Alan Buckley treats us to a close reading of ‘Filling Station’ by Elizabeth Bishop (Part One)
Oh, but it is dirty!
—this little filling station,
to a disturbing, over-all
Be careful with that match!
Father wears a dirty,
oil-soaked monkey suit
that cuts him under the arms,
and several quick and saucy
and greasy sons assist him
(it’s a family filling station),
all quite thoroughly dirty.
Do they live in the station?
It has a cement porch
behind the pumps, and on it
a set of crushed and grease-
on the wicker sofa
a dirty dog, quite comfy.
Some comic books provide
the only note of color—
of certain color. They lie
upon a big dim doily
draping a taboret
(part of the set), beside
a big hirsute begonia.
Why the extraneous plant?
Why the taboret?
Why, oh why, the doily?
(Embroidered in daisy stitch
with marguerites, I think,
and heavy with gray crochet.)
Somebody embroidered the doily.
Somebody waters the plant,
or oils it, maybe. Somebody
arranges the rows of cans
so that they softly say:
to high-strung automobiles.
Somebody loves us all.
[You can hear Elizabeth Bishop reading ‘Filling Station’ on The Poetry Archive. The recording was made on 15 April 1974 at the Coolidge Auditorium, Library of Congress, Washington DC.]
Twenty years ago, I wasn’t a writer. As a child, I’d loved writing – some poems, but mainly stories. Aged ten, I won a national competition, and had a story broadcast on the radio. But my secondary school wasn’t interested in creative writing, only writing essays that would help me pass exams. And my brother played electric guitar, so I taught myself to play bass, which seemed a much cooler thing than writing stories. Then halfway through university something in me snapped, and I couldn’t even write essays anymore. In 1990, three years after graduating, I tried for a journalism bursary with New Statesman and Society. They invited me to write some pieces for them, but whatever had snapped hadn’t miraculously been repaired, and I found I couldn’t write freely, or boldly enough. So I gave up, wrote the (very) occasional poem, and called myself a musician.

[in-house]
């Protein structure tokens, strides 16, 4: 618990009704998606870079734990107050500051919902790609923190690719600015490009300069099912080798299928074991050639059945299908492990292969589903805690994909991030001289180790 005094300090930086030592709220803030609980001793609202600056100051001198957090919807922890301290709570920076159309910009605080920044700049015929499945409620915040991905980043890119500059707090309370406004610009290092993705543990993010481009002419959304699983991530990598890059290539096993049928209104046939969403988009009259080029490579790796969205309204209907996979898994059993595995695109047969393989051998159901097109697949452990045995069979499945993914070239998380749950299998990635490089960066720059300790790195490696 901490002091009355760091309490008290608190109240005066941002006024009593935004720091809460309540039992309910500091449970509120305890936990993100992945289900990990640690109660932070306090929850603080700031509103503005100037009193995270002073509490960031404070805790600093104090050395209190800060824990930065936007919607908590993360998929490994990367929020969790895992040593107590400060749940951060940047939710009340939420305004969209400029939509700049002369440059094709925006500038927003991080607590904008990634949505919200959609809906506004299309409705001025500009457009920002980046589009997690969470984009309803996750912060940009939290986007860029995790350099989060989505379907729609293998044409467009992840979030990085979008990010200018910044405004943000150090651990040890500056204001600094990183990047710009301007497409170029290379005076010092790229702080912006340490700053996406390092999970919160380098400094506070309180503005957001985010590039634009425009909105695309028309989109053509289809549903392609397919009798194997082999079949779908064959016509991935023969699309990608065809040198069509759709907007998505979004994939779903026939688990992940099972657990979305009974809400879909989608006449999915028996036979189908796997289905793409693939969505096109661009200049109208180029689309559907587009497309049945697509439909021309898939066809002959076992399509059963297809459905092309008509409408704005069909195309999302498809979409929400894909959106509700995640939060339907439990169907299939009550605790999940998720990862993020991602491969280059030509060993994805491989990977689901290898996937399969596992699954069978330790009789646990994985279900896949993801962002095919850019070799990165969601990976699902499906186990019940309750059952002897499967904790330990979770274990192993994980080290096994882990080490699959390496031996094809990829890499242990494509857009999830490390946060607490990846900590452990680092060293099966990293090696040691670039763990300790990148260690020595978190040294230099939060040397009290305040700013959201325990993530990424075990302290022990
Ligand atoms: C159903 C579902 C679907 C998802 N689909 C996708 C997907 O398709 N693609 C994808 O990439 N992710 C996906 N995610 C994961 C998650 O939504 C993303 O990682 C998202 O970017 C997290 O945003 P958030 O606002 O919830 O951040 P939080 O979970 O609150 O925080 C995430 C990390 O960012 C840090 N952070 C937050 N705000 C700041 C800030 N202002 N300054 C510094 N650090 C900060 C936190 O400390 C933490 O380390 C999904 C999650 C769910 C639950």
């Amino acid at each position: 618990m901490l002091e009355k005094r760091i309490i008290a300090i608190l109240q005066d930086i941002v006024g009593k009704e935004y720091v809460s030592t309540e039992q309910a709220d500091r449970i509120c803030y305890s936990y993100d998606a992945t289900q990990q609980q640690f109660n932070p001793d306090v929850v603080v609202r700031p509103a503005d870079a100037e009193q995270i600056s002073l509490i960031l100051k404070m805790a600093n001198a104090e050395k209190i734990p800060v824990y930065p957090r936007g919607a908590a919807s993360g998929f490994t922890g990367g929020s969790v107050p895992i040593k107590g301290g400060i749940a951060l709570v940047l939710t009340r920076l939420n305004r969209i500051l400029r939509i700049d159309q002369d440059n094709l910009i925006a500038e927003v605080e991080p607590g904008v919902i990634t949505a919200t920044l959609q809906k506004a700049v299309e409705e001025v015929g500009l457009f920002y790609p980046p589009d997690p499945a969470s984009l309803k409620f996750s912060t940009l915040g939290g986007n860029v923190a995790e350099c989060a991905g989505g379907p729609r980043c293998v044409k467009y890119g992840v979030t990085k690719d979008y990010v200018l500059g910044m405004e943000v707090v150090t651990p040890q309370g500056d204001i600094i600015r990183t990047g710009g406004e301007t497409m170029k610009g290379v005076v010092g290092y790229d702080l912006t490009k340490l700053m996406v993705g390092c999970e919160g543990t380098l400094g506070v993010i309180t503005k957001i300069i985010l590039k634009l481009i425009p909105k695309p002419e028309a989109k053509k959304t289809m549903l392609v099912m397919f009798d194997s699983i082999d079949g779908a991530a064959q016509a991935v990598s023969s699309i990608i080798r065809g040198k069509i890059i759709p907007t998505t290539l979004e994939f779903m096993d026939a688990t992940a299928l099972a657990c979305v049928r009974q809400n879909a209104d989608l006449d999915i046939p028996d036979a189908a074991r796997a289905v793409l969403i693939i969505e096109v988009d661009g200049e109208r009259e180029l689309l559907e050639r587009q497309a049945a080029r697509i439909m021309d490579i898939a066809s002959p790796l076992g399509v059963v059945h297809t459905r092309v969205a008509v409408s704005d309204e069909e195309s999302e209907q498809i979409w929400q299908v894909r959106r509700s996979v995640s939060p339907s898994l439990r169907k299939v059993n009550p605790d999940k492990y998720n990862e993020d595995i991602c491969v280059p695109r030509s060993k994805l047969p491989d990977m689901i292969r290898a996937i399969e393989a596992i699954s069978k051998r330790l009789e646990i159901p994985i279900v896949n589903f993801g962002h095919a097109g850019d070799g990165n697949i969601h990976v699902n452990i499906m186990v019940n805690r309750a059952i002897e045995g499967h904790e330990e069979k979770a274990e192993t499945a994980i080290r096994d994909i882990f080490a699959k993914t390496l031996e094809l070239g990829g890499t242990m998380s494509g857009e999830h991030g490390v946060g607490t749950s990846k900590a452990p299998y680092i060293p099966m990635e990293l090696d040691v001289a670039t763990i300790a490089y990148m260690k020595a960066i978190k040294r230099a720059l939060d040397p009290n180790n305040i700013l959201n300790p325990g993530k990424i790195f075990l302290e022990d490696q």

Then, in 2003, a woman from Dorset with a tin whistle and an acoustic guitar flipped my world on its head, and I realised I wasn’t really a musician at all – I was someone who wanted to be in a band, which is rather different. I realised that if I was serious about being creative, about calling myself an artist, I needed to make a serious commitment, and it wouldn’t be to music. Writing, my first love, was what I needed to give my time and energy to, and that would mean writing poetry, which seemed the only medium that could give some kind of shape to the intense feelings I was experiencing. But where to begin? In the 1980s Oxford’s undergraduate English course still stopped at Yeats and Eliot, and my knowledge of mid-twentieth century and contemporary poetry was extremely patchy. So I began devouring anthologies – Staying Alive, Poetry With an Edge, Emergency Kit. I bought the Bloodaxe poetry handbooks, and Strong Words: Modern Poets on Modern Poetry. I slowly began to expand my little library of single-author collections, and started finding out who were the older poets who acted as presiding spirits over them.
I learned that she wasn’t just a writer’s writer; she was, as John Ashbery said, a writer’s writer’s writer
Again and again – whether it was Michael Donaghy, or Jo Shapcott, or Don Paterson, or one of a host of other poets – the name Elizabeth Bishop came up. I learned that she wasn’t just a writer’s writer; she was, as John Ashbery said, a writer’s writer’s writer. Back in the mid-noughties it was clear her status had grown considerably since her death in 1979, and it’s only continued to grow in the following two decades. As Simon Armitage (himself a Bishop fan) says in his essay on her in A Vertical Art: Oxford Lectures:
If there can be such a person as the darling of poetry, that person is currently Elizabeth Bishop. ‘Darling’, I accept, is a somewhat patronising term, but I use it as means of characterising the degree of fondness that has developed around her work […] she is ‘beloved’.